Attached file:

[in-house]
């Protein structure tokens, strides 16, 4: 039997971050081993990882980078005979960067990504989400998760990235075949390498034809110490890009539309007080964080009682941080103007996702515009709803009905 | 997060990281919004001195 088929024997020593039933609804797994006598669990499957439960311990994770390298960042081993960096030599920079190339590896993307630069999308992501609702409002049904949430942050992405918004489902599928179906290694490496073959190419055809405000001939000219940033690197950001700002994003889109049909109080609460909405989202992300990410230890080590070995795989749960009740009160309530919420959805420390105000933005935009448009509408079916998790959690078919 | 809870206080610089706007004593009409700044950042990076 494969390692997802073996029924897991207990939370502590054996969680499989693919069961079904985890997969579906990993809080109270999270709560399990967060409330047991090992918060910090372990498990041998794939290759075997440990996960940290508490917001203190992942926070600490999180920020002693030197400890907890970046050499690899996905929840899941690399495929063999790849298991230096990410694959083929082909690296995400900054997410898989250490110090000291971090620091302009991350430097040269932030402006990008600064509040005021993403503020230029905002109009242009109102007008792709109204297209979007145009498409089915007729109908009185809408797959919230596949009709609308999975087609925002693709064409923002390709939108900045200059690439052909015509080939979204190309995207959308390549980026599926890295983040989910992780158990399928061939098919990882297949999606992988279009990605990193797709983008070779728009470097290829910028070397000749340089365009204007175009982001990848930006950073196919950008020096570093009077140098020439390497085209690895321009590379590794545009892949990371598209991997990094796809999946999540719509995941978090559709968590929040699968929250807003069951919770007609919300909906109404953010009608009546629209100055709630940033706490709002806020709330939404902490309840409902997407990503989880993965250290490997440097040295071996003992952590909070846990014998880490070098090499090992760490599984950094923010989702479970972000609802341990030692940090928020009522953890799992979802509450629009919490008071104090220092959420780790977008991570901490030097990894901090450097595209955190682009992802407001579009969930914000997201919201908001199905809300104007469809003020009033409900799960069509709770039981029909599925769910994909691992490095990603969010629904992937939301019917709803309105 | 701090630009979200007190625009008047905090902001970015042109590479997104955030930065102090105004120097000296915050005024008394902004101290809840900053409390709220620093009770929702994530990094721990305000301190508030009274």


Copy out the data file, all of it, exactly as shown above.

[in-house]
């Protein structure tokens, strides 16, 4: 039997971050081993990882980078005979960067990504989400998760990235075949390498034809110490890009539309007080964080009682941080103007996702515009709803009905 | 997060990281919004001195 088929024997020593039933609804797994006598669990499957439960311990994770390298960042081993960096030599920079190339590896993307630069999308992501609702409002049904949430942050992405918004489902599928179906290694490496073959190419055809405000001939000219940033690197950001700002994003889109049909109080609460909405989202992300990410230890080590070995795989749960009740009160309530919420959805420390105000933005935009448009509408079916998790959690078919 | 809870206080610089706007004593009409700044950042990076 494969390692997802073996029924897991207990939370502590054996969680499989693919069961079904985890997969579906990993809080109270999270709560399990967060409330047991090992918060910090372990498990041998794939290759075997440990996960940290508490917001203190992942926070600490999180920020002693030197400890907890970046050499690899996905929840899941690399495929063999790849298991230096990410694959083929082909690296995400900054997410898989250490110090000291971090620091302009991350430097040269932030402006990008600064509040005021993403503020230029905002109009242009109102007008792709109204297209979007145009498409089915007729109908009185809408797959919230596949009709609308999975087609925002693709064409923002390709939108900045200059690439052909015509080939979204190309995207959308390549980026599926890295983040989910992780158990399928061939098919990882297949999606992988279009990605990193797709983008070779728009470097290829910028070397000749340089365009204007175009982001990848930006950073196919950008020096570093009077140098020439390497085209690895321009590379590794545009892949990371598209991997990094796809999946999540719509995941978090559709968590929040699968929250807003069951919770007609919300909906109404953010009608009546629209100055709630940033706490709002806020709330939404902490309840409902997407990503989880993965250290490997440097040295071996003992952590909070846990014998880490070098090499090992760490599984950094923010989702479970972000609802341990030692940090928020009522953890799992979802509450629009919490008071104090220092959420780790977008991570901490030097990894901090450097595209955190682009992802407001579009969930914000997201919201908001199905809300104007469809003020009033409900799960069509709770039981029909599925769910994909691992490095990603969010629904992937939301019917709803309105 | 701090630009979200007190625009008047905090902001970015042109590479997104955030930065102090105004120097000296915050005024008394902004101290809840900053409390709220620093009770929702994530990094721990305000301190508030009274």